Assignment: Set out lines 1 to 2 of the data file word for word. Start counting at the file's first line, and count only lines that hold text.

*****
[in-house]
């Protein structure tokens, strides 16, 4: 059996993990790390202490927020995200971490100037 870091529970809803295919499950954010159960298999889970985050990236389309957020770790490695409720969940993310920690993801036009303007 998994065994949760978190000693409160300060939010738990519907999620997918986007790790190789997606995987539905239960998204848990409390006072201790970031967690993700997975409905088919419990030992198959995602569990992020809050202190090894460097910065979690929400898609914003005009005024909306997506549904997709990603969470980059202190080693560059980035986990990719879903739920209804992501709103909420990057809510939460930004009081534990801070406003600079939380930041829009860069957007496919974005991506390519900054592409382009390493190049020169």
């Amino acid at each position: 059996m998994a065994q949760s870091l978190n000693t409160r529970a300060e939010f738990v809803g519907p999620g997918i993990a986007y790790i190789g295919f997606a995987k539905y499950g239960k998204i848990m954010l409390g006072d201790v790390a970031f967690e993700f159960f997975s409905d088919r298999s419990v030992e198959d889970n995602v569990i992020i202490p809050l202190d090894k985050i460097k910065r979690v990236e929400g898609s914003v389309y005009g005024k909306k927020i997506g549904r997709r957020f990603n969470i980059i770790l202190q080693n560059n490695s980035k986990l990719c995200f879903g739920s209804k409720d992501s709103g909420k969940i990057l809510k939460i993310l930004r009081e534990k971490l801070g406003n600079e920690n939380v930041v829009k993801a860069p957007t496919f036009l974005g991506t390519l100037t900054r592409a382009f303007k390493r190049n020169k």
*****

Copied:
[in-house]
């Protein structure tokens, strides 16, 4: 059996993990790390202490927020995200971490100037 870091529970809803295919499950954010159960298999889970985050990236389309957020770790490695409720969940993310920690993801036009303007 998994065994949760978190000693409160300060939010738990519907999620997918986007790790190789997606995987539905239960998204848990409390006072201790970031967690993700997975409905088919419990030992198959995602569990992020809050202190090894460097910065979690929400898609914003005009005024909306997506549904997709990603969470980059202190080693560059980035986990990719879903739920209804992501709103909420990057809510939460930004009081534990801070406003600079939380930041829009860069957007496919974005991506390519900054592409382009390493190049020169």